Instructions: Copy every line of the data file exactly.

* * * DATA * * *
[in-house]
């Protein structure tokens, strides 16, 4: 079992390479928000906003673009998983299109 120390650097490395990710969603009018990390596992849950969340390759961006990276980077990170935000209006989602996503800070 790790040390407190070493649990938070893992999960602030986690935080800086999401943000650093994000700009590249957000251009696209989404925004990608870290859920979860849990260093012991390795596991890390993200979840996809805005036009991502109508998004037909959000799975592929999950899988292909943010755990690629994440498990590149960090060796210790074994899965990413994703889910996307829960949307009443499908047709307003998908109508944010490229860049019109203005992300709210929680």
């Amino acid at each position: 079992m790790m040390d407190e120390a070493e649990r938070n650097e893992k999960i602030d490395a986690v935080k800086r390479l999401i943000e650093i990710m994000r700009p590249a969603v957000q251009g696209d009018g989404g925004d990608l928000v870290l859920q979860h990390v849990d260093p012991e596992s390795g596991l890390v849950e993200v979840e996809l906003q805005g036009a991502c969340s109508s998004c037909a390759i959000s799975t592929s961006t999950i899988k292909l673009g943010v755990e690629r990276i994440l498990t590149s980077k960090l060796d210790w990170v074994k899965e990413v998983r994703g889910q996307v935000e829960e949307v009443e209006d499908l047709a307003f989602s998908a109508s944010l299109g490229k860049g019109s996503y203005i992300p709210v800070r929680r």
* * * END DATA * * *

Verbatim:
[in-house]
């Protein structure tokens, strides 16, 4: 079992390479928000906003673009998983299109 120390650097490395990710969603009018990390596992849950969340390759961006990276980077990170935000209006989602996503800070 790790040390407190070493649990938070893992999960602030986690935080800086999401943000650093994000700009590249957000251009696209989404925004990608870290859920979860849990260093012991390795596991890390993200979840996809805005036009991502109508998004037909959000799975592929999950899988292909943010755990690629994440498990590149960090060796210790074994899965990413994703889910996307829960949307009443499908047709307003998908109508944010490229860049019109203005992300709210929680």
């Amino acid at each position: 079992m790790m040390d407190e120390a070493e649990r938070n650097e893992k999960i602030d490395a986690v935080k800086r390479l999401i943000e650093i990710m994000r700009p590249a969603v957000q251009g696209d009018g989404g925004d990608l928000v870290l859920q979860h990390v849990d260093p012991e596992s390795g596991l890390v849950e993200v979840e996809l906003q805005g036009a991502c969340s109508s998004c037909a390759i959000s799975t592929s961006t999950i899988k292909l673009g943010v755990e690629r990276i994440l498990t590149s980077k960090l060796d210790w990170v074994k899965e990413v998983r994703g889910q996307v935000e829960e949307v009443e209006d499908l047709a307003f989602s998908a109508s944010l299109g490229k860049g019109s996503y203005i992300p709210v800070r929680r």